Tolarno Galleries, Melbourne
Acquired by the present owner from the above on 17 September 2008
Contemporary Australia: Optimism, Queensland Art Gallery/Gallery of Modern Art, 2008
Evolution, Tasmanian Museum and Gallery, Hobart, 14 March – 14 June 2009
Patricia Piccinini: Relativity, Art Gallery of Western Australia, Perth, 1 May - 22 August 2010
Patricia Piccinini - Once Upon a Time, Art Gallery of South Australia, Adelaide, 16 April – 26 June 2011
Juliana Engberg, Patricia Piccinini: Relativity, Perth, 2010, exh. cat., illus. pp.22-23, 54
Jane Messanger, Nick Mitzevich, Patricia Piccinini - Once Upon a Time, Adelaide, 2011, exh. cat., illus. p.103, p. 145
Juliana Engberg describes perfectly the premise of Piccinini's sculptures: "Viewing the works of Patricia Piccinini, we experience both wonder and dread. Her compelling, confronting creatures - transgenic fantasies, animal hybrids and synthetic constructs - are made manifest in such a way as to play upon our emotions, provoking reactions that travel from horror to empathy in a swift movement.
Piccinini employs the tactic of endowing many of her works with sentimentality and cuteness to lure us to her creatures. This strategy enables her to propose difficult biological scenarios that we would otherwise find repulsive or taboo.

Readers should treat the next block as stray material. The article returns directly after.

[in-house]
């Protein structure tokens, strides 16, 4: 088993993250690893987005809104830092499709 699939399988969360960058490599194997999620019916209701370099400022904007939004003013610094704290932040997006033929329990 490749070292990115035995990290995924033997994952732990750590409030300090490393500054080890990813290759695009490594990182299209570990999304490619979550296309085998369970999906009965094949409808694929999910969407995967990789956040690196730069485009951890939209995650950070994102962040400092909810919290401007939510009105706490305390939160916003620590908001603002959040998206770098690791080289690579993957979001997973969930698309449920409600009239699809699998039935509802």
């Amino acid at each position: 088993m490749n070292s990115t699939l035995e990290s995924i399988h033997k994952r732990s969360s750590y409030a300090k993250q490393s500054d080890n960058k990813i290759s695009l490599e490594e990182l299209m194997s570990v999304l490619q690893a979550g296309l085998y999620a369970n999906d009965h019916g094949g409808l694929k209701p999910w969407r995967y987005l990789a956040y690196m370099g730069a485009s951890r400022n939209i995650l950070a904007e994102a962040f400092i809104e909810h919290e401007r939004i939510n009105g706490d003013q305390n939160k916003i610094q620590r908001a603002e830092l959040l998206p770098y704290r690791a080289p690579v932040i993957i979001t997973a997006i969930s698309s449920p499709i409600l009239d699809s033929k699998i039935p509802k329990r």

In Piccinini’s world the animal, the human and ecology are conjoined in a present/future that is mutually dependent and terrifyingly perilous. Many of her creations are responses to the crisis of extinction already confronting many living things. In such circumstances, responsibility and care must become necessary, primary instincts. Accordingly, the subjects of maternalism, survival of the family unit and evolution of the species emerge as central themes in Piccinini’s practice. Indeed ‘Madonna and Child’ references abound in her developing iconography.
The artist’s menageries of creatures stems from her consideration of new science technologies. She is particularly drawn to the evidence that shows humans and animals are linked closely in terms of their DNA structures. For Piccinini this means all things can be, and probably are, relative. Therefore many cross-pollinated, cross-bred species are not only possible, but potential. She invents narratives to account for these new relativities." (Juliana Engberg, Patricia Piccinini: Relativity, Perth, 2010, p.5)
In this work Thicker than water "we are presented with cute, loveable little scooter siblings. Toy-like they are yet to be aware of their nascent power and sexuality, and for the moment live in happy conjoined hugs. Piccinini has made their speed and fuel dials round and wide-eyed; and instead of the antlers of their frown up cousins (seen in her work The Stags) they have little stumpy handle ears. The Thicker than water auto-creatures are cousins of Piccinini’s other baby and embryonic entities - car babies, car nuggets and auto tadpoles." ((Juliana Engberg, Patricia Piccinini: Relativity, Perth, 2010, p.22)